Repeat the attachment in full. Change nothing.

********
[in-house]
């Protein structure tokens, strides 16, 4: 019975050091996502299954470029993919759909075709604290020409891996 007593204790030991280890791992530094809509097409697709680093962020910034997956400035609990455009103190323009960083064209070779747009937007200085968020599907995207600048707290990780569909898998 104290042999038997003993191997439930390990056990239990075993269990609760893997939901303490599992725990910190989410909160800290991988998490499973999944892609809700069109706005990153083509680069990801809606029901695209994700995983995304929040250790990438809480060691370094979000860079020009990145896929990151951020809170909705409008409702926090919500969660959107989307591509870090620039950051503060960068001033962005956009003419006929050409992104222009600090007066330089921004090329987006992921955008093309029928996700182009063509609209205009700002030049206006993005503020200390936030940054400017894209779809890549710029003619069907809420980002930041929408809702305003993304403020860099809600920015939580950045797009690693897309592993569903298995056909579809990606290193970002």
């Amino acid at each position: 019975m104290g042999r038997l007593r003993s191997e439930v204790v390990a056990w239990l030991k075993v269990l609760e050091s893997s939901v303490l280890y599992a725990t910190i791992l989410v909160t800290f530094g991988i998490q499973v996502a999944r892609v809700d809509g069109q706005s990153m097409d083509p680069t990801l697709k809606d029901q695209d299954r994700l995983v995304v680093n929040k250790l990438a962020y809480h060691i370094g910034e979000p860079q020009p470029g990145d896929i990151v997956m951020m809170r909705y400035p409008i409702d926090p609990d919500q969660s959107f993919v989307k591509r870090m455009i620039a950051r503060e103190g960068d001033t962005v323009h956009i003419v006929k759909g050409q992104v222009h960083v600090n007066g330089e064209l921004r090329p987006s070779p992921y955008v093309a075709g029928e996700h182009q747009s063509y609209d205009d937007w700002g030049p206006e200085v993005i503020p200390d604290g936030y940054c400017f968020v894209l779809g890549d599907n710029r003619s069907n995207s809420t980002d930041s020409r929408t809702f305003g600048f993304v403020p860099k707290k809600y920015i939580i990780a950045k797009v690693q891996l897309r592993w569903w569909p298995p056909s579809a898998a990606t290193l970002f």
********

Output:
[in-house]
């Protein structure tokens, strides 16, 4: 019975050091996502299954470029993919759909075709604290020409891996 007593204790030991280890791992530094809509097409697709680093962020910034997956400035609990455009103190323009960083064209070779747009937007200085968020599907995207600048707290990780569909898998 104290042999038997003993191997439930390990056990239990075993269990609760893997939901303490599992725990910190989410909160800290991988998490499973999944892609809700069109706005990153083509680069990801809606029901695209994700995983995304929040250790990438809480060691370094979000860079020009990145896929990151951020809170909705409008409702926090919500969660959107989307591509870090620039950051503060960068001033962005956009003419006929050409992104222009600090007066330089921004090329987006992921955008093309029928996700182009063509609209205009700002030049206006993005503020200390936030940054400017894209779809890549710029003619069907809420980002930041929408809702305003993304403020860099809600920015939580950045797009690693897309592993569903298995056909579809990606290193970002």
């Amino acid at each position: 019975m104290g042999r038997l007593r003993s191997e439930v204790v390990a056990w239990l030991k075993v269990l609760e050091s893997s939901v303490l280890y599992a725990t910190i791992l989410v909160t800290f530094g991988i998490q499973v996502a999944r892609v809700d809509g069109q706005s990153m097409d083509p680069t990801l697709k809606d029901q695209d299954r994700l995983v995304v680093n929040k250790l990438a962020y809480h060691i370094g910034e979000p860079q020009p470029g990145d896929i990151v997956m951020m809170r909705y400035p409008i409702d926090p609990d919500q969660s959107f993919v989307k591509r870090m455009i620039a950051r503060e103190g960068d001033t962005v323009h956009i003419v006929k759909g050409q992104v222009h960083v600090n007066g330089e064209l921004r090329p987006s070779p992921y955008v093309a075709g029928e996700h182009q747009s063509y609209d205009d937007w700002g030049p206006e200085v993005i503020p200390d604290g936030y940054c400017f968020v894209l779809g890549d599907n710029r003619s069907n995207s809420t980002d930041s020409r929408t809702f305003g600048f993304v403020p860099k707290k809600y920015i939580i990780a950045k797009v690693q891996l897309r592993w569903w569909p298995p056909s579809a898998a990606t290193l970002f």